Fast track to market
Throughout 2018 and into 2019, Anderson Tuftex has been working on executing in store and drawing consumers in to experience the brand alongside its retailer partners. One piece to this puzzle has been increasing the brand’s speed to market.

Anderson Tuftex admits that getting its mostly hand-crafted wood and meticulously designed soft surfaces in store required a bit of a learning curve early on in 2018. “The speed to market in terms of getting everything in store took a little longer than we hoped for,” Edwards Isaac explained. “We learned a lot from that and have made pretty significant changes to our processes so we can be at Surfaces, Domotex USA and our Shaw Flooring Network convention, and still be ready to roll and market much faster.”

The brand is also refining its messaging and photography to enhance the in-store experience and target a wider consumer audience. “We had initially started really focused on one type of consumer persona called the ‘Pursuer,’” Ford explained. “We added another called the ‘Achiever’ into the mix this year who is still very confident in his approach to shopping for flooring, but he’s male and a little bit more about performance and function.”

To develop this new persona type, Anderson Tuftex conducted extensive research. “We looked at everyone who was buying floor covering in the market and what their motivations were and why they were coming in store,” Ford explained. “We definitely feel we’ve captured the right consumers for this brand.”

New initiatives in 2019 are also geared toward enhancing consumer and retailer in-store experiences with the brand. Some of Anderson Tuftex’s brand new initiatives include a revamped merchandising display, innovative products, updated brand and marketing strategies as well as unique social media and advertising plans—to name a few.

As part of Anderson Tuftex’s continued effort to connect its hardwood and carpet in the marketplace, the brand will be combining its product and marketing strategies. “We’re going to market under the lens of ‘Art of Play,’ and that will really reach both our consumers and our retailers,” Edwards Isaac said. “What better way to enjoy your home and/or help someone with his or her home than to really talk about what’s driving the project and what’s driving the consumer’s need for new flooring?”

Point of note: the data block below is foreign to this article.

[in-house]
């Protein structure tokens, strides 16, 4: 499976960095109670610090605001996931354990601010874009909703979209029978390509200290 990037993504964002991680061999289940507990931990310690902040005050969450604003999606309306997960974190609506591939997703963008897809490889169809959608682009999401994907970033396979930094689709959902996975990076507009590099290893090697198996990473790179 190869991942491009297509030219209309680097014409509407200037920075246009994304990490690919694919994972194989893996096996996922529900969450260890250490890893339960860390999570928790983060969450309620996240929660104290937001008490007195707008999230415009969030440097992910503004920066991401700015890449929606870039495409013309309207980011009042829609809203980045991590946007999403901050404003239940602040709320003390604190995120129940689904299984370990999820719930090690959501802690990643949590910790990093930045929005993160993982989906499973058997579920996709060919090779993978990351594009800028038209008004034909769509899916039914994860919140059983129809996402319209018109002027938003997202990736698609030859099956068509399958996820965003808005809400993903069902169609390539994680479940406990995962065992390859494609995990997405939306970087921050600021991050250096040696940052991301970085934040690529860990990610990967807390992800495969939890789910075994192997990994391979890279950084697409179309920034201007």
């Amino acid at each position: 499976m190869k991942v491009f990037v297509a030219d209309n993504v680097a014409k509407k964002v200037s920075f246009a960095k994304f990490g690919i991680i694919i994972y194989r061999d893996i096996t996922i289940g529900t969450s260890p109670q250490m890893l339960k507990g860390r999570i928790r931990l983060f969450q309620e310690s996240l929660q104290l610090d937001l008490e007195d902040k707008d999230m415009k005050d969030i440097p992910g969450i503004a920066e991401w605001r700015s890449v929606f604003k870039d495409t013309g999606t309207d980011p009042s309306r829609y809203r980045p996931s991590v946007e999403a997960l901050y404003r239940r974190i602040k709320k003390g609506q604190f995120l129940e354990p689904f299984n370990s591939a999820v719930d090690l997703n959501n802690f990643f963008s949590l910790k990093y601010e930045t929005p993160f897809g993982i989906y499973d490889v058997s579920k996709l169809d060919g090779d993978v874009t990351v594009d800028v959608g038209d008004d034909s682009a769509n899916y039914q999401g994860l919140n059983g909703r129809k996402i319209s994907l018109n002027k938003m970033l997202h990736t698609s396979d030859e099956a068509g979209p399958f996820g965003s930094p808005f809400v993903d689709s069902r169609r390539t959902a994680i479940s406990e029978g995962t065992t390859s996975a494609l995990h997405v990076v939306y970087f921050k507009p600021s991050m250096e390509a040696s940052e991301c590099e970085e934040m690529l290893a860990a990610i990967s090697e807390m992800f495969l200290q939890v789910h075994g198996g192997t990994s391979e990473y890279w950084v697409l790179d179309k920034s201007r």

In addition to being more intentional with its soft and hard connections, the brand is looking to turn heads with its latest introductions. “Our product lineup is probably the most well edited and, to some degree, unique in the marketplace,” Edwards Isaac explained. “It will range from a PetProtect product line all the way up to really beautiful, ColorPoint carpet. You’ll also see the thickest and most unique hardwood we have ever launched.”

On the soft surface side, Anderson Tuftex is launching six new products in the middle range as well as new flooring in its PetProtect line. To house these new products, the company is also introducing Studio, a new 34-pin display that boasts simplicity and ease of use.

“When we were doing an evaluation of our lineup of carpet products last year, we realized we had a pretty significant gap in the $13 to $23 [wholesale] price range,” Ford explained. “They needed a home so we’ve created this great fixture called Studio, which is very simple and easy to use. It will be at all the shows this season.”